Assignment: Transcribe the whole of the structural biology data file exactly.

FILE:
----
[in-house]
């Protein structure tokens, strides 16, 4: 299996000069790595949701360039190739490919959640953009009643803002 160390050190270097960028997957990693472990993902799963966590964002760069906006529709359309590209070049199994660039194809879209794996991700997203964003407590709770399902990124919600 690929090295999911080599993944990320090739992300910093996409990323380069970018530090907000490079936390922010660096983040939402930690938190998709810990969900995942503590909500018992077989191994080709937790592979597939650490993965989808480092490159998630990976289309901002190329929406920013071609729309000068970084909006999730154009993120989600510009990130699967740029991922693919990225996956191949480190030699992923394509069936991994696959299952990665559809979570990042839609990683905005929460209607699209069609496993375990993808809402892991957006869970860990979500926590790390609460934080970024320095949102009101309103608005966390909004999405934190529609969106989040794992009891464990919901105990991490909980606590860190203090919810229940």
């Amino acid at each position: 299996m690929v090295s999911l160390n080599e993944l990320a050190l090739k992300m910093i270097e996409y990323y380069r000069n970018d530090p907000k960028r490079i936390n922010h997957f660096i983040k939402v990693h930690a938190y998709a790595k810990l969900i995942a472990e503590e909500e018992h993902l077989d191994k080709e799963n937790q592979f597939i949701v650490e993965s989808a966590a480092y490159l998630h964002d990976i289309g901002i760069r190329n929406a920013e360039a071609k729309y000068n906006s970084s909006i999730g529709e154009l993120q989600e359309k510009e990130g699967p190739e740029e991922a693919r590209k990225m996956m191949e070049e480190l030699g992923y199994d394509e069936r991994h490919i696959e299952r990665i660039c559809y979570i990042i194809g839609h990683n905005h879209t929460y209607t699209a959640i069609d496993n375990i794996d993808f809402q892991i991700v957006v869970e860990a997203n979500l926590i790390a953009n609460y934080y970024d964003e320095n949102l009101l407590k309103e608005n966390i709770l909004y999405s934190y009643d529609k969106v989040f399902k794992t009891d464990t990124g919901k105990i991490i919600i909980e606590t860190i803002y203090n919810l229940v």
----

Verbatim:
[in-house]
């Protein structure tokens, strides 16, 4: 299996000069790595949701360039190739490919959640953009009643803002 160390050190270097960028997957990693472990993902799963966590964002760069906006529709359309590209070049199994660039194809879209794996991700997203964003407590709770399902990124919600 690929090295999911080599993944990320090739992300910093996409990323380069970018530090907000490079936390922010660096983040939402930690938190998709810990969900995942503590909500018992077989191994080709937790592979597939650490993965989808480092490159998630990976289309901002190329929406920013071609729309000068970084909006999730154009993120989600510009990130699967740029991922693919990225996956191949480190030699992923394509069936991994696959299952990665559809979570990042839609990683905005929460209607699209069609496993375990993808809402892991957006869970860990979500926590790390609460934080970024320095949102009101309103608005966390909004999405934190529609969106989040794992009891464990919901105990991490909980606590860190203090919810229940």
């Amino acid at each position: 299996m690929v090295s999911l160390n080599e993944l990320a050190l090739k992300m910093i270097e996409y990323y380069r000069n970018d530090p907000k960028r490079i936390n922010h997957f660096i983040k939402v990693h930690a938190y998709a790595k810990l969900i995942a472990e503590e909500e018992h993902l077989d191994k080709e799963n937790q592979f597939i949701v650490e993965s989808a966590a480092y490159l998630h964002d990976i289309g901002i760069r190329n929406a920013e360039a071609k729309y000068n906006s970084s909006i999730g529709e154009l993120q989600e359309k510009e990130g699967p190739e740029e991922a693919r590209k990225m996956m191949e070049e480190l030699g992923y199994d394509e069936r991994h490919i696959e299952r990665i660039c559809y979570i990042i194809g839609h990683n905005h879209t929460y209607t699209a959640i069609d496993n375990i794996d993808f809402q892991i991700v957006v869970e860990a997203n979500l926590i790390a953009n609460y934080y970024d964003e320095n949102l009101l407590k309103e608005n966390i709770l909004y999405s934190y009643d529609k969106v989040f399902k794992t009891d464990t990124g919901k105990i991490i919600i909980e606590t860190i803002y203090n919810l229940v």